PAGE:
A woman shocked 911 operators in Ohio when she called in to report she had a a 5-foot-long snake wrapped around her neck. “I have a boa constrictor stuck to my face,” the Sheffield Lake woman said on the call, according to reports. She added the snake had latched onto her nose and she was unable to pry the mouth open. On the call, the dispatcher can be heard saying, “I’ve never heard of this before.” The woman, whose name has not been released, was keeping the boa constrictor as a pet. She told the 911 operator she had “rescued” the snake the day before and that she also had nine ball pythons. When responders arrived, she was lying in her driveway with blood around her. She was taken to a hospital with non-life threatening injuries, according to reports. Firefighters said they had to cut off the snake’s head to detach the reptile from her face.  “Because of how close it was wrapped around her, there were no other options, from what I understand,” Sheffield Lake Fire Lieutenant Wes Mariner told reporters.  [Source: Huffington Post]

Security company’s employee stole $100K on first day at work, police say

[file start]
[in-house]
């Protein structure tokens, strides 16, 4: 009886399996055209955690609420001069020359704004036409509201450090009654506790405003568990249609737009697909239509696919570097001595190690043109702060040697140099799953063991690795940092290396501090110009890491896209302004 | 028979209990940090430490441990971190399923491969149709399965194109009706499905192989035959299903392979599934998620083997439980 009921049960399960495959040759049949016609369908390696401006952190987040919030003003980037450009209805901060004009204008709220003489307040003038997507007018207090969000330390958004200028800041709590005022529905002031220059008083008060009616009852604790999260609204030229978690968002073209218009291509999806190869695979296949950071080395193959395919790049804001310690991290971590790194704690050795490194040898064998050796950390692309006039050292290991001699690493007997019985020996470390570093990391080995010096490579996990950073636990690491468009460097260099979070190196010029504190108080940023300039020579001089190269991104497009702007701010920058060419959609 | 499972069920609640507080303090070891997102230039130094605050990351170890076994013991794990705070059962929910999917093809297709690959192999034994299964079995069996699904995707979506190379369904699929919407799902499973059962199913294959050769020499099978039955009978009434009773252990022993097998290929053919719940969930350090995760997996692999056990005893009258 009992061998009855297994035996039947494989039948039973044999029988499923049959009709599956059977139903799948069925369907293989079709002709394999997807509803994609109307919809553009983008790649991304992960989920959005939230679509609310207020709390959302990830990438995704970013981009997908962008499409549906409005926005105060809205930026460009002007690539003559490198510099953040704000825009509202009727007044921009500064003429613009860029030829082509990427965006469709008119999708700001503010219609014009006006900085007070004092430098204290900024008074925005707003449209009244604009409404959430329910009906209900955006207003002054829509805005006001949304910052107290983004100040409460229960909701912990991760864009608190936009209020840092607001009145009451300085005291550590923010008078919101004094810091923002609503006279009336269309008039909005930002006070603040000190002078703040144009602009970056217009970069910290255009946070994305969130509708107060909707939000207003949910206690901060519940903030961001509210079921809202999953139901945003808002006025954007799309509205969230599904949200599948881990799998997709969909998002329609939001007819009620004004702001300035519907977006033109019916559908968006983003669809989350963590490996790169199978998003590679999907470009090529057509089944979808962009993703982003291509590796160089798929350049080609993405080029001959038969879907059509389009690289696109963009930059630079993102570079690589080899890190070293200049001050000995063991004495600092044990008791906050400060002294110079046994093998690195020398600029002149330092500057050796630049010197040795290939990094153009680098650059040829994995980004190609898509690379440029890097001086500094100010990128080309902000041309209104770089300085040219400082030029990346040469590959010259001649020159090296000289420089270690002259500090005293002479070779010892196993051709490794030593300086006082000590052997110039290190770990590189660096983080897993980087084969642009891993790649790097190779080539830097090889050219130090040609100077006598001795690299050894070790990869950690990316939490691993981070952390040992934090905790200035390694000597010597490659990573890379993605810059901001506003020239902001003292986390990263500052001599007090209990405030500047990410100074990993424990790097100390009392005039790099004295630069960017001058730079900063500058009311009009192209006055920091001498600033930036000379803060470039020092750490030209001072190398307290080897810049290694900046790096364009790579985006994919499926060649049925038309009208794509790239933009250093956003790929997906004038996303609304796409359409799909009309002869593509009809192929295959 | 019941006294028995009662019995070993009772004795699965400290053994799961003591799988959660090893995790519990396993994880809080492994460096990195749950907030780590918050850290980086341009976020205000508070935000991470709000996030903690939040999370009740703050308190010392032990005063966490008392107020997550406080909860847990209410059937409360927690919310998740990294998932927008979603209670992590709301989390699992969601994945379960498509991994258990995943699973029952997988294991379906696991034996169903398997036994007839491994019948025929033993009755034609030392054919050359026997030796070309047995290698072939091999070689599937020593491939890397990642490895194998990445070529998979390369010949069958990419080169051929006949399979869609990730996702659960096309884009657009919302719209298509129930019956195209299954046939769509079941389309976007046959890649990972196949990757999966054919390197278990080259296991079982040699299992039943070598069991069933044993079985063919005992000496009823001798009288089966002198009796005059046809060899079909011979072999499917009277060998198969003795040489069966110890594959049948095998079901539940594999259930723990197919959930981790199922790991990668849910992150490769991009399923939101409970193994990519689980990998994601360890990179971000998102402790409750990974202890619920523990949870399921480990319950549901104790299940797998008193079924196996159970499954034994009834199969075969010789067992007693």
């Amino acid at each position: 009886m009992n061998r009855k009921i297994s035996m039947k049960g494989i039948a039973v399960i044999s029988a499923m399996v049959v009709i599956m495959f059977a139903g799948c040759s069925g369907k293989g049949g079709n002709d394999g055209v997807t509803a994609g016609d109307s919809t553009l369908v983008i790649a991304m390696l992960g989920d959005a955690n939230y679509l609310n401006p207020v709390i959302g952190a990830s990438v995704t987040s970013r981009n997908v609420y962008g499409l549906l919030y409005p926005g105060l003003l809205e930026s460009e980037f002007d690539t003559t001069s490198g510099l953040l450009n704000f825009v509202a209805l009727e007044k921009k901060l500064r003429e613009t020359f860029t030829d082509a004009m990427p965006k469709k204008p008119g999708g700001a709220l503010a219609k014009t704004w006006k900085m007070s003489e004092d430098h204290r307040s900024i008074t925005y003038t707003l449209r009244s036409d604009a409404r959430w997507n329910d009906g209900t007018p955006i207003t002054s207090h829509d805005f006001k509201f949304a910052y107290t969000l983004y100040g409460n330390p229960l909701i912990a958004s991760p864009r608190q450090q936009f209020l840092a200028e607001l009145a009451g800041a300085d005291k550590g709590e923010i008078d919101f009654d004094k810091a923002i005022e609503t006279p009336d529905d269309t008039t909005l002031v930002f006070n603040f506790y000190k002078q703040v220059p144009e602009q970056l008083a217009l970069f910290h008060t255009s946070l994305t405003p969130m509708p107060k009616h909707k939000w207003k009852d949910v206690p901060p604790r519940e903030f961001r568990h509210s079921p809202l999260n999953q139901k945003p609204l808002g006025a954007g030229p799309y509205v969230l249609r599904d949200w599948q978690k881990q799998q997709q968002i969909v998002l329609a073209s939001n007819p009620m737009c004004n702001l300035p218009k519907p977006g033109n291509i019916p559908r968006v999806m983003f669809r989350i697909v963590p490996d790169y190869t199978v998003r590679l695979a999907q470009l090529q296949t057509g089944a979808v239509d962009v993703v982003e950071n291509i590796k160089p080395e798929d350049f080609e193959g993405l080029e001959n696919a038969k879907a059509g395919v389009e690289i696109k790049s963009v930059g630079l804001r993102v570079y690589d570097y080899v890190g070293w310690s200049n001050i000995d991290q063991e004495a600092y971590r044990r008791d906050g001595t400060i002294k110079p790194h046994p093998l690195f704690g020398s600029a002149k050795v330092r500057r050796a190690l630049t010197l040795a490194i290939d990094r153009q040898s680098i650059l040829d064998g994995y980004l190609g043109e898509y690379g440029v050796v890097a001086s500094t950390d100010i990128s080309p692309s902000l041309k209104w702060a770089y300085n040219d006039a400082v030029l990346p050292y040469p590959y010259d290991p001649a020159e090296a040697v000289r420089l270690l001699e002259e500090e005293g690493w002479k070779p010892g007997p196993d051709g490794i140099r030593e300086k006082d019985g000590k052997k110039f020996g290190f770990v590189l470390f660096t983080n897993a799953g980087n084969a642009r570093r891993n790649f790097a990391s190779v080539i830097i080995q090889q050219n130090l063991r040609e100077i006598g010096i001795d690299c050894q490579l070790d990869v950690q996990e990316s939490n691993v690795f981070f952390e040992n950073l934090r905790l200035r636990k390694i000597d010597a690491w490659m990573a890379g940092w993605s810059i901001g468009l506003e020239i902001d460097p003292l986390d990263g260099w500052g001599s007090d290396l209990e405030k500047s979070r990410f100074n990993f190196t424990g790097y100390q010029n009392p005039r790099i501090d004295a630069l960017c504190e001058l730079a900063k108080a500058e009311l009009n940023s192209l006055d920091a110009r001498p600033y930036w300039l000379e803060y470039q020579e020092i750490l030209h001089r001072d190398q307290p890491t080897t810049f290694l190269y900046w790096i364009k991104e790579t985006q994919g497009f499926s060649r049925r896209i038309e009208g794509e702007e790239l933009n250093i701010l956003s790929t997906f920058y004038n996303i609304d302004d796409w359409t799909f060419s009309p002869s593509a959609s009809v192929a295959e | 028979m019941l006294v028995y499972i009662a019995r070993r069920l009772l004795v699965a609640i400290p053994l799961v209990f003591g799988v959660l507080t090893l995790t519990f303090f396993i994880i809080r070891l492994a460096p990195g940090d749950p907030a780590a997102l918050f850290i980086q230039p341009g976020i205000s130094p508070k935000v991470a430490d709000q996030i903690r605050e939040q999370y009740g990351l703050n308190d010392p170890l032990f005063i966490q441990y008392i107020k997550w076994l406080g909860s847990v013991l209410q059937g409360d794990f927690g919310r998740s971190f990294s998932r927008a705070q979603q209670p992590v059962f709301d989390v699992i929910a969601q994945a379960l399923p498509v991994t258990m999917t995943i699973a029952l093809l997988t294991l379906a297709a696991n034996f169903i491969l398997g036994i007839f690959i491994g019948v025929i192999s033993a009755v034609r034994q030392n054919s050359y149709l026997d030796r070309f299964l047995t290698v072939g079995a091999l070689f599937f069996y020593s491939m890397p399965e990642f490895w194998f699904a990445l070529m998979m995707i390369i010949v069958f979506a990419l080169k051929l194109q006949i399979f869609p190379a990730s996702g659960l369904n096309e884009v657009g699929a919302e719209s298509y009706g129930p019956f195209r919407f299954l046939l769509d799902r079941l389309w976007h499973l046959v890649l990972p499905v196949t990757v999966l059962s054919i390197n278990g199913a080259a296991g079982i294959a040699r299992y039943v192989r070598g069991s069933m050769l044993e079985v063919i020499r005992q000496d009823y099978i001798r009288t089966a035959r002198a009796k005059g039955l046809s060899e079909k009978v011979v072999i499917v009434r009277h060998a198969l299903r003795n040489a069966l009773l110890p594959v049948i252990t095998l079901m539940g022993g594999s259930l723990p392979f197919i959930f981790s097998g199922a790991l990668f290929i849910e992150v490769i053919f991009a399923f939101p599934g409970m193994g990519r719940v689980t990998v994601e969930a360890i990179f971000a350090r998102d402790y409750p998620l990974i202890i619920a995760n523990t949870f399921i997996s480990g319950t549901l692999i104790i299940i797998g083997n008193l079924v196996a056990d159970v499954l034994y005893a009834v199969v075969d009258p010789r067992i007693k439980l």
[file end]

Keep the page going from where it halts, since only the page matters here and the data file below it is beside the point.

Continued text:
How not to make a good impression on the first day at a new job? Steal from your new employer. Fairfield Police said a business named Garda reported one of its employees was captured on surveillance video stealing $100,000 in cash. The employee was identified as Larry Brooks, 19, of Elizabeth, who had just been hired. Before police were called, Garda staff found nearly $86,000 in Brooks’ car parked in Elizabeth. Brooks was charged with a second-degree theft. He was released on his own recognizance and the matter will be forwarded to the Essex County Prosecutor’s Office for prosecution. According to its website, Garda is a security company that offers armored truck transport, cash vault services, and ATM services..  [Source: NJ1015 News]